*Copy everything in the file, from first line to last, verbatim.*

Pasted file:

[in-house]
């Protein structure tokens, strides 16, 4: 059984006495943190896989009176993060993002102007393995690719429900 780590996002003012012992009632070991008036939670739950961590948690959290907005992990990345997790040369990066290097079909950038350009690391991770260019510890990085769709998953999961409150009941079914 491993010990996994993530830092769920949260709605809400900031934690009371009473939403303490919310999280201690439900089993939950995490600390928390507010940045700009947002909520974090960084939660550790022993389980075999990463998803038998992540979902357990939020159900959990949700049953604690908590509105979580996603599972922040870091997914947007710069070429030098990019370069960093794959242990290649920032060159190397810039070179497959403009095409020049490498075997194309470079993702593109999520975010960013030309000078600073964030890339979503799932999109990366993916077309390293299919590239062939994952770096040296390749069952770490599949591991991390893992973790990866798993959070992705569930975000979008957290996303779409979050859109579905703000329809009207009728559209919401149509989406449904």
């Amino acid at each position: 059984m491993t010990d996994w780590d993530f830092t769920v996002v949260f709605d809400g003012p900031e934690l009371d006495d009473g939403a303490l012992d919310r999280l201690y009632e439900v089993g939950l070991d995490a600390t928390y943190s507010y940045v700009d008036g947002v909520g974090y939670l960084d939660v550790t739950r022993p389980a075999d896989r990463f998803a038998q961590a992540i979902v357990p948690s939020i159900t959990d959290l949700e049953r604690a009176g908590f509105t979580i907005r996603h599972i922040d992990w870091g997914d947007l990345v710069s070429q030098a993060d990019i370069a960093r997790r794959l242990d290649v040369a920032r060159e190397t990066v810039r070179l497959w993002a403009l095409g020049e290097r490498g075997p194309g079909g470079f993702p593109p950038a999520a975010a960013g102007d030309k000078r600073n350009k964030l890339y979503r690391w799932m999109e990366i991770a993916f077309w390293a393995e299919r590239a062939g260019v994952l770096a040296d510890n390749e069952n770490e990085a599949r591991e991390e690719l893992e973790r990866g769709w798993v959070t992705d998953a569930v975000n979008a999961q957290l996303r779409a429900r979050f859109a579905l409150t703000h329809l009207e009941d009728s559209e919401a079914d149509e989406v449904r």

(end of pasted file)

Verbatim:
[in-house]
């Protein structure tokens, strides 16, 4: 059984006495943190896989009176993060993002102007393995690719429900 780590996002003012012992009632070991008036939670739950961590948690959290907005992990990345997790040369990066290097079909950038350009690391991770260019510890990085769709998953999961409150009941079914 491993010990996994993530830092769920949260709605809400900031934690009371009473939403303490919310999280201690439900089993939950995490600390928390507010940045700009947002909520974090960084939660550790022993389980075999990463998803038998992540979902357990939020159900959990949700049953604690908590509105979580996603599972922040870091997914947007710069070429030098990019370069960093794959242990290649920032060159190397810039070179497959403009095409020049490498075997194309470079993702593109999520975010960013030309000078600073964030890339979503799932999109990366993916077309390293299919590239062939994952770096040296390749069952770490599949591991991390893992973790990866798993959070992705569930975000979008957290996303779409979050859109579905703000329809009207009728559209919401149509989406449904």
């Amino acid at each position: 059984m491993t010990d996994w780590d993530f830092t769920v996002v949260f709605d809400g003012p900031e934690l009371d006495d009473g939403a303490l012992d919310r999280l201690y009632e439900v089993g939950l070991d995490a600390t928390y943190s507010y940045v700009d008036g947002v909520g974090y939670l960084d939660v550790t739950r022993p389980a075999d896989r990463f998803a038998q961590a992540i979902v357990p948690s939020i159900t959990d959290l949700e049953r604690a009176g908590f509105t979580i907005r996603h599972i922040d992990w870091g997914d947007l990345v710069s070429q030098a993060d990019i370069a960093r997790r794959l242990d290649v040369a920032r060159e190397t990066v810039r070179l497959w993002a403009l095409g020049e290097r490498g075997p194309g079909g470079f993702p593109p950038a999520a975010a960013g102007d030309k000078r600073n350009k964030l890339y979503r690391w799932m999109e990366i991770a993916f077309w390293a393995e299919r590239a062939g260019v994952l770096a040296d510890n390749e069952n770490e990085a599949r591991e991390e690719l893992e973790r990866g769709w798993v959070t992705d998953a569930v975000n979008a999961q957290l996303r779409a429900r979050f859109a579905l409150t703000h329809l009207e009941d009728s559209e919401a079914d149509e989406v449904r």